Women's Empowerment and Autonomy: Do They Promote Help Seeking for Spousal Violence in India? Findings from a National Survey

Kathleen Rowan, University of Minnesota

Intimate partner violence (IPV), defined here as physical or sexual violence, is a problem for women in all countries. Despite its adverse effects, most women who experience partner violence do not seek help. Using nationally representative data from India, this study examined the individual, relationship, household and state-level predictors of help seeking for spousal violence, with a focus on measures of empowerment and autonomy. Autonomous decision-making and freedom of movement were associated with help seeking; education, employment, and wealth were not. Women whose husbands had controlling behaviors were more likely to seek help, which suggests that the severity of the circumstances prompts help-seeking. Few household or individual socio-demographic characteristics were associated with help seeking. State levels of tolerance towards wife-beating were positively associated with help seeking. Findings demonstrate the need for interventions to focus on the relationship context in which violence occurs and the social contexts that justify abuse.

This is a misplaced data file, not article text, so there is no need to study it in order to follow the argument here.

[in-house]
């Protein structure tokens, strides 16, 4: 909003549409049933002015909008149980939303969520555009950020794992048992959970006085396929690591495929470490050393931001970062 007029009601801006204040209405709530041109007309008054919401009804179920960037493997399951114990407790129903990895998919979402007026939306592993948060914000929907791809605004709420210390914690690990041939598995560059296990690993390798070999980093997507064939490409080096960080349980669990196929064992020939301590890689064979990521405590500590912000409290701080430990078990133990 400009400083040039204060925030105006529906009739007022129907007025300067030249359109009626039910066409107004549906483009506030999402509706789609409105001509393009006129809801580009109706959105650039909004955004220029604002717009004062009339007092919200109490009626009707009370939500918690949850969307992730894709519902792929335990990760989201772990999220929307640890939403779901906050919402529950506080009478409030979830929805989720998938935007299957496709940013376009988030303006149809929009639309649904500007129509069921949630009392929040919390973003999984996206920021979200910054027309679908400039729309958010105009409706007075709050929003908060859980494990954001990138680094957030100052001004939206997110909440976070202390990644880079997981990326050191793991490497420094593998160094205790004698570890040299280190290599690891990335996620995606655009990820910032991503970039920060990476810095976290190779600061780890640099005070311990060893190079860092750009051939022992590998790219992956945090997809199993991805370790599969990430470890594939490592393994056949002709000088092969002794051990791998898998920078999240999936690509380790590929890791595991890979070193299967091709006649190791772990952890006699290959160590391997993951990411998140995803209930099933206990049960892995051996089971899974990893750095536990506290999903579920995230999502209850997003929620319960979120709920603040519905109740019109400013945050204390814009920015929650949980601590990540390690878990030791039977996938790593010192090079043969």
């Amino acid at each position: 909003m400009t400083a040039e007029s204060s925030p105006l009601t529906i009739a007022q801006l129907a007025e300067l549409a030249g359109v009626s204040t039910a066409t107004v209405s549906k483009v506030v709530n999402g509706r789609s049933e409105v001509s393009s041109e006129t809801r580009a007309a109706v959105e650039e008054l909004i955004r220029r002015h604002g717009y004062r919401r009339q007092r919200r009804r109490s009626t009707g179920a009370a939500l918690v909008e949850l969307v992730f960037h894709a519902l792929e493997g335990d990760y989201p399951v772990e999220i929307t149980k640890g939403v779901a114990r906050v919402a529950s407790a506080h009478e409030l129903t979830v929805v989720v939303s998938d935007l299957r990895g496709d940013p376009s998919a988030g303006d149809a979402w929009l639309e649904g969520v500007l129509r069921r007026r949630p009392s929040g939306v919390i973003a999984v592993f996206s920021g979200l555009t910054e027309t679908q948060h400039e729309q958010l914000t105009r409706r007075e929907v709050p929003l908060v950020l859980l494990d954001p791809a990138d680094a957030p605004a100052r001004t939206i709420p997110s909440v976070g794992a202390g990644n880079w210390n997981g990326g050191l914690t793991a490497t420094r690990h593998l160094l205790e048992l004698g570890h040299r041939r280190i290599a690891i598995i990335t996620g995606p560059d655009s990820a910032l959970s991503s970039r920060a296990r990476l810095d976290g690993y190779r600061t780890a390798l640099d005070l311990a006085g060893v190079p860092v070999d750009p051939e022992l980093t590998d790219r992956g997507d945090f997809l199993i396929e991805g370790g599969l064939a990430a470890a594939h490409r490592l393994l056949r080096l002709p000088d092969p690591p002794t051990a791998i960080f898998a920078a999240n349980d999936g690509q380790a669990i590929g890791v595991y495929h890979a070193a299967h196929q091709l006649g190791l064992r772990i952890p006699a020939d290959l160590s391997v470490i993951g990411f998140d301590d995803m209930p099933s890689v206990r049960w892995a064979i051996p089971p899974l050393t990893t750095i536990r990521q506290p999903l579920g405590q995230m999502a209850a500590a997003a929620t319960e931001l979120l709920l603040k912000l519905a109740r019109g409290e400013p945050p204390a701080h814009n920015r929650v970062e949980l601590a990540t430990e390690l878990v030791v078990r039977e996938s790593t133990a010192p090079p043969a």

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Presented in Poster Session 6: Population Aging; Gender, Race and Ethnicity